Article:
Charles Richard Butler and Herbert Butler

Charles Richard Butler and Herbert Butler
Herbert and Charles were stepbrothers. Herbert, born in 1884, was the youngest in a family of four boys and two girls. His mother, Anne, died in 1886 aged 43yrs when Herbert was a year old. Their father James was originally a journeyman boot maker living at 12 Crown Street, St Ives. By 1891 the family were living at 12 The Broadway, St Ives. Later that year James married Elizabeth Gautrey.

By 1901 the family were living in The Broadway, St Ives. They'd probably moved to larger premises; they certainly needed more room. James and Lizzie had four sons. Charles was the eldest of the four, born in 1893. James also had three of his children from the previous marriage still living with him. This included Herbert, working as a rural postman aged 16yrs. James and Lizzie had a further two sons, one of whom died in infancy in 1909.

Charles Butler
By 1911 Charles was working at home in The Broadway as a boot maker with his father. His younger brother Frank was also in the same work.

In August 1914 Charles joined the Hunts Cyclists. For a period he was allocated to coastal duties in the north east. Probably in 1915 he was transferred to 1st/5th Service Battalion, Royal Warwickshire Regiment. They had suffered heavy casualties and saw a large influx of new blood in that year. Charles took part in the Battle of the Somme, which started in July 1916. For five months the British and French armies fought the Germans in a brutal battle of attrition along a fifteen mile front, with one million dead and wounded on both sides.

Charles fought in the Battle of Pozières Ridge. From 23 July 1916 British and Australian Divisions struggled to capture an important German defensive position located on the highest point of the Somme battlefield. In forty days of fighting the British advanced at most one mile.

Pozières battlefield
The remains of a wood on the battlefield at Pozières
Having captured the position, further attempts were made to gain more ground. It was in one of these engagements that Charles was missing in action on Saturday 19 August 1916. His parents were aware that Charles was unaccounted for, as reported in the Hunts Post on 15 September 1916. He was then notified as wounded on 29 September 1916. It was more than two years later, as reported in the Hunts Post on 4 October 1918, that Charles was presumed killed in action on 19 August 1916 "or since". He was aged 23yrs.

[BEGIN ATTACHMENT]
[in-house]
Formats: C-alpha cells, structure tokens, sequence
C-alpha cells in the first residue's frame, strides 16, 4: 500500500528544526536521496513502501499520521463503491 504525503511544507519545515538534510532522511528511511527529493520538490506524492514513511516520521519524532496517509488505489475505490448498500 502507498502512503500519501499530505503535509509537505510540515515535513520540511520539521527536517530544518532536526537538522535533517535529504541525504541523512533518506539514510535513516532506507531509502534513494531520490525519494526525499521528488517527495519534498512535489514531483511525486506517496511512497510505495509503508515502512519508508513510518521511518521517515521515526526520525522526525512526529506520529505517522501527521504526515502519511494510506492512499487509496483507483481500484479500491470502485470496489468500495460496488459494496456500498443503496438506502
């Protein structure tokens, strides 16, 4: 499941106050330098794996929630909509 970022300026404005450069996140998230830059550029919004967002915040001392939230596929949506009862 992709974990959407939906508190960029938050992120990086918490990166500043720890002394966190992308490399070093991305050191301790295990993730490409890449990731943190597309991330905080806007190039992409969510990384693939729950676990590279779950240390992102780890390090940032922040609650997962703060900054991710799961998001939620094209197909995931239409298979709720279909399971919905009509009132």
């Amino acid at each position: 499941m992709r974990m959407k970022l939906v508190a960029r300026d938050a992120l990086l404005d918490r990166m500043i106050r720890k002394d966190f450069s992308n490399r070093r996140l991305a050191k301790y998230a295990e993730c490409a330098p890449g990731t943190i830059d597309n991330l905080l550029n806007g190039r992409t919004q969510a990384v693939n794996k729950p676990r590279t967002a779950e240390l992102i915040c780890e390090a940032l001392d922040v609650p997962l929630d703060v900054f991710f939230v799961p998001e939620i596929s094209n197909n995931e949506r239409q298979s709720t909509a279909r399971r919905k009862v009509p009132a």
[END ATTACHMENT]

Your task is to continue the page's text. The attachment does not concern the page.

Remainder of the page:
He is buried at Serre Road Cemetery Number 2 in France, his body having been identified some time after October 1918. Examination of his Burial Return (see links below) explains why there was a delay. He is listed amongst British soldiers whose only identification is their regiment. It appears Charles' surname and first regiment were initially identified from the disc worn around his neck, with his first name, service number and current regiment following after some research.

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Herbert Butler
Herbert married Eva Fox at Caxton in 1908. In 1910 a son, George Herbert, was born. The family were living at 2 Orchard Terrace, St Ives in 1911. Herbert was still employed as a postman.

When Herbert signed up for the Hunts Cyclists is uncertain. He died on the same day in the same battle as Percy Byatt, fighting for the 1st Battalion, Bedfordshire Regiment. They would at the very least have been acquaintances, so possibly they followed the same route to France. If so, Herbert survived the horror of the Battle of the Somme in the latter half of 1916.

In 1917 Herbert took part in the Battle of Arras. At 4.45am on Monday 23 April 1917 German positions in front of La Coulotte were attacked. The Bedfordshires managed to capture trenches, battling through uncut wire, but came under heavy machine gun fire. The situation was so hopeless the commanding officer, Lt Colonel P R Worrall, requested permission to withdraw. This was refused. It was during this engagement that Herbert was killed in action, aged 32yrs.

La Coulotte
Little remained of La Coulotte after the battle
The news of his death would certainly have been confusing for his wife and family. In the Hunts Post on the 18 May 1917 a letter to his wife from a colleague states he was wounded on the 28 April 1917, another letter mentions the 21 April 1917. Either way, it appears he was lightly wounded but unable to return to the British trenches with his colleagues, and was left behind in no man's land in a shell hole. He was never heard of again, has no known grave and is commemorated on the Arras Memorial, France.

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